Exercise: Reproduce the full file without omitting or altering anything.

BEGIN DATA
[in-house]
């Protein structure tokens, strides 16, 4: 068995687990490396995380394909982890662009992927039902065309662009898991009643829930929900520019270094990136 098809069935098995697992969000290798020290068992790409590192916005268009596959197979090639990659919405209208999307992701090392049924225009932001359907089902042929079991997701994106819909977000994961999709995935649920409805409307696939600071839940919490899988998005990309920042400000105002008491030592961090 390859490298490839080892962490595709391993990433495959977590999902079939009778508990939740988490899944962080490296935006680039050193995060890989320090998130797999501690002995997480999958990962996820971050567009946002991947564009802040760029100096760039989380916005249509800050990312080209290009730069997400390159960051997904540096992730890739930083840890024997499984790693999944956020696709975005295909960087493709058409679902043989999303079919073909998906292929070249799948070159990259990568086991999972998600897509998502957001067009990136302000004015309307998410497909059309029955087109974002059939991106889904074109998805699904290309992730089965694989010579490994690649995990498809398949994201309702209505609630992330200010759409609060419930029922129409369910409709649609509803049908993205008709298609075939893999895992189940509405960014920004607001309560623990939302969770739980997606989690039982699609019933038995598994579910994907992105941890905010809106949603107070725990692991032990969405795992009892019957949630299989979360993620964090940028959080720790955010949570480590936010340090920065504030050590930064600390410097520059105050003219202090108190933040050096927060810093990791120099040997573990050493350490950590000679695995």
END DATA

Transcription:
[in-house]
């Protein structure tokens, strides 16, 4: 068995687990490396995380394909982890662009992927039902065309662009898991009643829930929900520019270094990136 098809069935098995697992969000290798020290068992790409590192916005268009596959197979090639990659919405209208999307992701090392049924225009932001359907089902042929079991997701994106819909977000994961999709995935649920409805409307696939600071839940919490899988998005990309920042400000105002008491030592961090 390859490298490839080892962490595709391993990433495959977590999902079939009778508990939740988490899944962080490296935006680039050193995060890989320090998130797999501690002995997480999958990962996820971050567009946002991947564009802040760029100096760039989380916005249509800050990312080209290009730069997400390159960051997904540096992730890739930083840890024997499984790693999944956020696709975005295909960087493709058409679902043989999303079919073909998906292929070249799948070159990259990568086991999972998600897509998502957001067009990136302000004015309307998410497909059309029955087109974002059939991106889904074109998805699904290309992730089965694989010579490994690649995990498809398949994201309702209505609630992330200010759409609060419930029922129409369910409709649609509803049908993205008709298609075939893999895992189940509405960014920004607001309560623990939302969770739980997606989690039982699609019933038995598994579910994907992105941890905010809106949603107070725990692991032990969405795992009892019957949630299989979360993620964090940028959080720790955010949570480590936010340090920065504030050590930064600390410097520059105050003219202090108190933040050096927060810093990791120099040997573990050493350490950590000679695995």